Yousheng is a Chinese word translated literally as "healthy birth." In the 35 years since China adopted its one-child policy, for many of the country's 1.4 billion citizens, the term has come to express the official government policy of having just one healthy child. Yet yousheng is also translated as "eugenics," and it is this less savory connotation that more clearly captures an unintended consequence of the highly controversial family planning program - gender imbalance - that now affects the entire world.
Late last year, China's National People's Congress eased the one-child policy. The government didn't exactly admit it was a mistake; according to Chinese officials, the guidelines helped avert 400 million births and in so doing, accelerated modernization. But they are making an amendment to the law, allowing couples to have two children if either parent is an only child (formerly, the law permitted two children only if both parents were singletons).
The change won't lead to a massive population spike; in fact, "the latest change will probably amount to a very small blip," Dr. Therese Hesketh, a professor at Institute for Global Health at University College London, told Newsweek. Hesketh estimates that the bump in population will be about 1 million - a lot for, say, Lebanon or Costa Rica, but that number barely moves the needle for China.
"Many Chinese like this policy change as it gives them a choice," Hong Zhang, an anthropologist and professor of east Asian Studies at Colby College, told Newsweek in an email. Dealing with the profound and far-reaching devastation caused by the policy, however, will take many years to fix. If it can be fixed.
One Child, Two Xs
At the birth of the People's Republic of China in 1949, officials counted 542 million total residents in a territory slightly larger than the U.S. (Americans then numbered about 149 million.) In 1979, just three years after Mao's death, the government instituted a one-child rule to curb China's population, which had ballooned to 975 million; official thinking was the country could not continue to provide for more people.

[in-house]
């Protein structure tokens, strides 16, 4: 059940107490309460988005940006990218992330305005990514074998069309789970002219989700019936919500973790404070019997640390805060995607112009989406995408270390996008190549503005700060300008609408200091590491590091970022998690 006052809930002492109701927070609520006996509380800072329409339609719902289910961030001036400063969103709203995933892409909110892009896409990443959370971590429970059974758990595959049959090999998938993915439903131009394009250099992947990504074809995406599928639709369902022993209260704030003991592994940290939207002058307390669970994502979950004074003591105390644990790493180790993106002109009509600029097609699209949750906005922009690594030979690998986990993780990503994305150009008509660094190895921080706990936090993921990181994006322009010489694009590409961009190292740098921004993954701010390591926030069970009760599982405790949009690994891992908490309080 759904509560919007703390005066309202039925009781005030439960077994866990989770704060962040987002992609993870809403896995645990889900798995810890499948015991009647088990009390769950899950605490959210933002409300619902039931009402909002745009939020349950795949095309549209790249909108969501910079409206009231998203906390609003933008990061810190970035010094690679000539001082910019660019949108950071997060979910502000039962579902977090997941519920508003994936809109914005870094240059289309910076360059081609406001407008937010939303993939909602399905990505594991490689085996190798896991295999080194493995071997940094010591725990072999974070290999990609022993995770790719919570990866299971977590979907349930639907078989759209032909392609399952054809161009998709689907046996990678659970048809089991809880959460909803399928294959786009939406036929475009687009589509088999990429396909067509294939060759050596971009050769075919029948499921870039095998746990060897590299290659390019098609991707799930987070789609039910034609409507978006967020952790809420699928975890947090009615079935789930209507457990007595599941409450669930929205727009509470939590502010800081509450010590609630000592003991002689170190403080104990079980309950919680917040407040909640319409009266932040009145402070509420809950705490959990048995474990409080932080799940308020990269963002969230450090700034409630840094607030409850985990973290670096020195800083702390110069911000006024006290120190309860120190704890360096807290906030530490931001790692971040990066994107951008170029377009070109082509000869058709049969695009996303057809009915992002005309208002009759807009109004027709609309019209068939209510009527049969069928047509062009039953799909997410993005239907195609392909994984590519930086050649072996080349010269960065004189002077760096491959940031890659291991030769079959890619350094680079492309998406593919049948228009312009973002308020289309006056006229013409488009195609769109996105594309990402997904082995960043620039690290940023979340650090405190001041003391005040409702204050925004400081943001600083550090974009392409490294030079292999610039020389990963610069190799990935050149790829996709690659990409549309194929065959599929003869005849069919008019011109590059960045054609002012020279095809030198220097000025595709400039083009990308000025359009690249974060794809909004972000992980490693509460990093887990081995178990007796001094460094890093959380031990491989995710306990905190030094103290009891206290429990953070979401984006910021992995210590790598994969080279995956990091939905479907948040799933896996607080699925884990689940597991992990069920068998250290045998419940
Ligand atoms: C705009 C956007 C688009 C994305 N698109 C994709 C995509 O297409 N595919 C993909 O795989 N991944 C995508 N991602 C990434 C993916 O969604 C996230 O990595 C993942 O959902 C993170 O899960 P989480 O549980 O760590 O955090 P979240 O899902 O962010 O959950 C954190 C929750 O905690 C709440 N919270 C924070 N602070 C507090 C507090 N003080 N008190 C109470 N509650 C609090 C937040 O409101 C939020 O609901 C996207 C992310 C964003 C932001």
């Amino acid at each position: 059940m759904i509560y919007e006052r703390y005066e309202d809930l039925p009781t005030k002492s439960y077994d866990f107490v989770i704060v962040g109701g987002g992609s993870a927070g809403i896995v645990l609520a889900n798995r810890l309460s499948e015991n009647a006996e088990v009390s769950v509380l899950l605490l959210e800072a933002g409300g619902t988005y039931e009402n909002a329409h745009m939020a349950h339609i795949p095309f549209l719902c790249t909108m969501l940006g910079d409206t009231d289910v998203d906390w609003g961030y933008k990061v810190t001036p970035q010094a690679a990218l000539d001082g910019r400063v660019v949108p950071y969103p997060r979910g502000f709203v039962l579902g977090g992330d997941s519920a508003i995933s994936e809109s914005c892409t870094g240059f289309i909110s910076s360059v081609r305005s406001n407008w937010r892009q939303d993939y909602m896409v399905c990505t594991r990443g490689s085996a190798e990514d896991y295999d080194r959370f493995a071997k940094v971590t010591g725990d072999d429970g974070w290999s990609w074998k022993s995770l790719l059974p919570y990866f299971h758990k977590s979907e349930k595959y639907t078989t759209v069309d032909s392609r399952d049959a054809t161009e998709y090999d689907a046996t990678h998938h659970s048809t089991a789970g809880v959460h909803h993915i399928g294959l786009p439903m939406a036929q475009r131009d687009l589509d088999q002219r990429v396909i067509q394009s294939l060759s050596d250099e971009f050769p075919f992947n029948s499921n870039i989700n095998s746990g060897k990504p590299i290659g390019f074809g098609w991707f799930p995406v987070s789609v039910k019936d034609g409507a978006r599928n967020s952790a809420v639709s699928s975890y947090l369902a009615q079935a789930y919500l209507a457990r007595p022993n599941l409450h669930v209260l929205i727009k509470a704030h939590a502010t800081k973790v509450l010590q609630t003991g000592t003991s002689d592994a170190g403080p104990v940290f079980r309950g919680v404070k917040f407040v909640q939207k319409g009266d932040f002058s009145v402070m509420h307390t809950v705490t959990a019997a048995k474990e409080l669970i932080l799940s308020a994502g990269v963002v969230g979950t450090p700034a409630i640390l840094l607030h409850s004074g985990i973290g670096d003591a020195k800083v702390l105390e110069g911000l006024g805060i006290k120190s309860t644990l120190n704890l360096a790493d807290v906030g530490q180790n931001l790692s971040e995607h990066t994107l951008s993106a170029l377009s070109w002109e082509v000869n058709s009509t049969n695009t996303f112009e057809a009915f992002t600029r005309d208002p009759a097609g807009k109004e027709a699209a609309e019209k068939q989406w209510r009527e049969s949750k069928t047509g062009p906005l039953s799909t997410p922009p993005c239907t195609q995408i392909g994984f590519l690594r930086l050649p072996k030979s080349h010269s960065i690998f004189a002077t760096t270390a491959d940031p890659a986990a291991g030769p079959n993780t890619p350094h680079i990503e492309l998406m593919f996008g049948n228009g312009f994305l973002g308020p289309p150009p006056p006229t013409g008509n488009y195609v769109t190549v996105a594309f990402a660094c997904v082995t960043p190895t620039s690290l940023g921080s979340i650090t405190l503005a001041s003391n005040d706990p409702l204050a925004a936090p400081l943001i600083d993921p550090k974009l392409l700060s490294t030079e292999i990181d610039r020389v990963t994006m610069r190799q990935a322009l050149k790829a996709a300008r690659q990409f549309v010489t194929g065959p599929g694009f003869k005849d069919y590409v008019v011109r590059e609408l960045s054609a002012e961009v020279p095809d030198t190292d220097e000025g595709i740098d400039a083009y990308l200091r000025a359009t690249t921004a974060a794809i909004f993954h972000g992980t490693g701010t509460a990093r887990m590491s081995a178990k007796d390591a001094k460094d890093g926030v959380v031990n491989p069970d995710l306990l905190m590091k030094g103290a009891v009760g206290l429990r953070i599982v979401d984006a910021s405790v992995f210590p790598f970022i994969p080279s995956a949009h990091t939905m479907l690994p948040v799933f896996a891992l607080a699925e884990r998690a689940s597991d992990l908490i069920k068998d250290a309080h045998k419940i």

Enforcement of the one-child policy during the early 1980s was controversial not only in China but around the globe. Early stories emerging from the rural villages focused on coercive practices, including forced late-term abortions and involuntary sterilization, as well as the "neighborly" snitching on pregnant couples who dared to conceive a second child. Backlash in rural communities throughout China prompted the government to modify the rule in the mid-1980s, allowing a second child in families whose first child was either a girl or disabled.
This pairing of "girl" and "disabled" is hardly an accident. Masculinity is the crux of Chinese society - sons not only carry on the family line, they also are expected to provide for their parents in old age. A daughter, once she marries, is obligated only to her husband's family. In other words, parents cannot rely on a daughter to help them in their old age. This dynamic combined with a one-child policy plus the kind of harsh economic realities often found in rural Chinese villages does not engender much love for daughters. The social message: Survival depends on sons, and daughters are only a burden.
"It's clear to me that having two x chromosomes is being processed in this culture as akin to having the most severe type of birth defect and you would be better off not carrying that pregnancy to term," Valerie M. Hudson, a principal investigator of the WomanStats Project, told Newsweek. She argues that a long-standing devaluation of the lives of females coupled with the one-child policy has helped to create an abnormal gender imbalance in China - a dystopian nightmare manufactured by the state.
In demography, sex ratio at birth (SRB) is defined as the number of boys born for every 100 pregnancies. Across cultures and geographical locations, SRB is "remarkably consistent," according to Hesketh, and is generally accepted to be roughly 103 to 107 male babies born for every 100 females. Mother nature has good reason for this imbalance: male babies are more vulnerable to disease, and as they grow a little older, they tend toward riskier behavior. By the time all of these babies have reached their reproductive years, the initial overabundance of boys has dwindled so that the gender split is roughly even in adulthood.
Yet, for China during the years of the one-child policy, SRB has become increasingly unbalanced, starting from a rather healthy 106 in 1979, rising to 111 in 1990, and peaking at 121 in 2005. In some rural areas, the SRB was thought to have been as high as 130. Current estimates suggest the ratio dropped down to 118 in 2010 - better, but still significantly too high. In China, there are currently 32 million more boys under the age of 20 than girls.
40 Million Too Many Men
Medical advancements and technology have played a key role in creating this surplus of boys. "The Chinese government contracted with GE to provide cart-mounted ultrasound that could be run on generators so that the most obscure village had access to fetal sex determination," said Hudson. Given the ability to know the sex of their unborn children, many parents aborted female fetuses. Sadly, such abortions do not account for all of the missing girls in China.